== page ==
Friday, 27 February 2009

The rescue of Archie

I returned from Liverpool to find that as i had expected the collie was claimed by his owner. The dog which Roy had gone to see turned out to be a lurcher around 12-18 months of age.Just as the caller had said, he was curled up in a ball outside a block of flats, he was shaking from head to foot and would not lift his head when approached.He had to be carried to the car.When Roy arrived with him the dog would not look at anybody, he hung his head and his tail was held down between his legs, a sign of great unhappiness. When we settled him down in a pen, he just turned his head to the wall and curled up again in a tight ball. His grey wiry coat was dirty and unkempt , this dog was certainly no loved family pet.One of our volunteers has taken him home to foster and we have named him Archie.Lets hope he soon realises that not all humans are unkind.
We have taken on another beautiful collie, Bengy is an unwanted farm dog (is there no end to them?)His problem is chasing cars/tractors etc, he attacks tyres apparently. That should be fun, must try and find out how Mr MIlan deals with this problem or if there are any forums I can look at to see how other rescues/dog owners have coped with this. I may have been doing this work for over 30 years but there is always something new to learn and dog training has never been my forte.Thats why I share my mealtimes with three ancient Yorkies who watch every mouthful I take with such envy I cant remember the last time I enjoyed a meal.I should have changed their habits a long time ago, I am guilty of allowing them to take charge but as they are over 20 years of age it is highly doubtful they will change now! They had bad habits before I took them over a year ago.Thats my excuse and im sticking to it!
Our vets receptionist has rung to ask if we can help with another collie who has been in a road traffic accident, he has a fractured skull and stitches in one of his legs.He will probably need a foster home so I will make some calls tonight.
The feral cat home did not transpire, they changed their minds, this was not entirely unexpected though very disappointing.
Whilst I was in Liverpool Mei has admitted a couple of cats.One is a nice little black female whose owner has died - this cat is very unlucky, she was a stray he took in at Christmas so she found a home and lost it within a matter of months.The other cat is a grey and white stray male, unneutered of course. Both appear to have nice natures which makes it easier for us to find homes for them.The crotchety ones seldom find sympathetic new owners.Personally I rather like those with difficult temperaments, they remind me of me!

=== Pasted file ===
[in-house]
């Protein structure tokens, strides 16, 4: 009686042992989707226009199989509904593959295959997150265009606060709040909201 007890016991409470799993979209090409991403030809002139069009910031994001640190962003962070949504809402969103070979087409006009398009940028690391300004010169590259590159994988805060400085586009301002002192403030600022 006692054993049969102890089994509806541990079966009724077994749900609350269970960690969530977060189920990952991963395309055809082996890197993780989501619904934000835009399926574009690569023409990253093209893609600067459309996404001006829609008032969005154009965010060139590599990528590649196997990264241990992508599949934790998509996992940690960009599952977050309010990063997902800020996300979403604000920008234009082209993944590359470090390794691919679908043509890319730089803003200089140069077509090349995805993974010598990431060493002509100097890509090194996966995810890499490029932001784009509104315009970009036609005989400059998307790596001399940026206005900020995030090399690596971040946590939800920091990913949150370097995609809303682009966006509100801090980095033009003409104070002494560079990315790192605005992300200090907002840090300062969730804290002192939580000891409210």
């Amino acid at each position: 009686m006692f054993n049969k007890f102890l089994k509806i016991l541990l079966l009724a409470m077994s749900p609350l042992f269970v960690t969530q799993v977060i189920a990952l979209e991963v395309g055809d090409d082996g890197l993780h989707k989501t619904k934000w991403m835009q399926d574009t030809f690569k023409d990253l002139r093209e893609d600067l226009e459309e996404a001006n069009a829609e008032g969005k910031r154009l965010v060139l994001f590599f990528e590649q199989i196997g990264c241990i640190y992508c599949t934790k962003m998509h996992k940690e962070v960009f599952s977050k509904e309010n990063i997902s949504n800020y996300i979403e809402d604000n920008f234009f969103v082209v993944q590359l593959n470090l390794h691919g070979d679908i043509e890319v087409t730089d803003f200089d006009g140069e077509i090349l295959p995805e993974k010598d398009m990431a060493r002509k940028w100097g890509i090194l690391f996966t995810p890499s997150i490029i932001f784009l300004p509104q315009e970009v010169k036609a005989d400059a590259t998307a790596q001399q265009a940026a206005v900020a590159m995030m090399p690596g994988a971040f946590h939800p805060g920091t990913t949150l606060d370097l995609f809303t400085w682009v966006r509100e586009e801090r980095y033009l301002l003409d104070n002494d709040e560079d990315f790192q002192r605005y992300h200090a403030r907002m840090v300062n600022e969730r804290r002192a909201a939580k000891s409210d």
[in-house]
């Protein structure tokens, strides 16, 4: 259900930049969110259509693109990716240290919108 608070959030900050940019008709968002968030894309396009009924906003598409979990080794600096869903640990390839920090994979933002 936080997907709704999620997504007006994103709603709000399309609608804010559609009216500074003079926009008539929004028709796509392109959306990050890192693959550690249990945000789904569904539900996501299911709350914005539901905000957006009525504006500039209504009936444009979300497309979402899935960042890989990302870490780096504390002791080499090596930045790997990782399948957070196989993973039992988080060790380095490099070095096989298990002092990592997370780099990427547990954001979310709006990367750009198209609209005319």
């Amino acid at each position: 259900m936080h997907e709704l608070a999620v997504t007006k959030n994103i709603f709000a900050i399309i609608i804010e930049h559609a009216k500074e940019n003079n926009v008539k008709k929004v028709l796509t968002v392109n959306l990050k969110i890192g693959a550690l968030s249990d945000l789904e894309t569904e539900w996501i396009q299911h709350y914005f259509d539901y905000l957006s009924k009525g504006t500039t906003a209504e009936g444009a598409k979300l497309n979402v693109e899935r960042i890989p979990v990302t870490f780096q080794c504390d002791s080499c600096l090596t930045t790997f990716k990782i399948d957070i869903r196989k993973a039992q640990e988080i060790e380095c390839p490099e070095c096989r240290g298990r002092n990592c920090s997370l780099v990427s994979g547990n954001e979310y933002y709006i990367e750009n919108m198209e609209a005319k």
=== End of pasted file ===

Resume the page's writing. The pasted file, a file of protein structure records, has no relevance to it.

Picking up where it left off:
The new Inspector for the World Horse Welfare(originally the International league for protection of horses)popped in for half an hour, he was investigating a report of neglect in this area and Norman Brown who has now retired had suggested he came to introduce himself.We had a brief chat about horse welfare and he told me that in North Wales, it was Wrexham which had the majority of neglect and cruelty incidents.I remember that the two major cases which hit the papers this past 12 months were both situated in that area.Appalling isnt it.


Neasy said...

Hi there - re tyre-biting & tractor-chasing; Mr. Millan deals with it using an e-Collar, I'm afraid. We've just watched that episode, where there was a dog (Blue Heeler I think?) who'd lost an eye chasing tractor tyres and was going to be run over any time. Cesar used the e-Collar twice or 3 times and conditioned the dog not to approach the tractors.

lesley said...

Im a great fan of Caesars methods of understanding the behaviour of dogs, in fact I have used many of his methods successfully in the past( though to me it was using common sense and was long before his programmes were broadcast)) but I draw the line at the collars so need to look at other methods.I suppose the means justifies the end as the dog is now safe but its not a method I would ever care to use.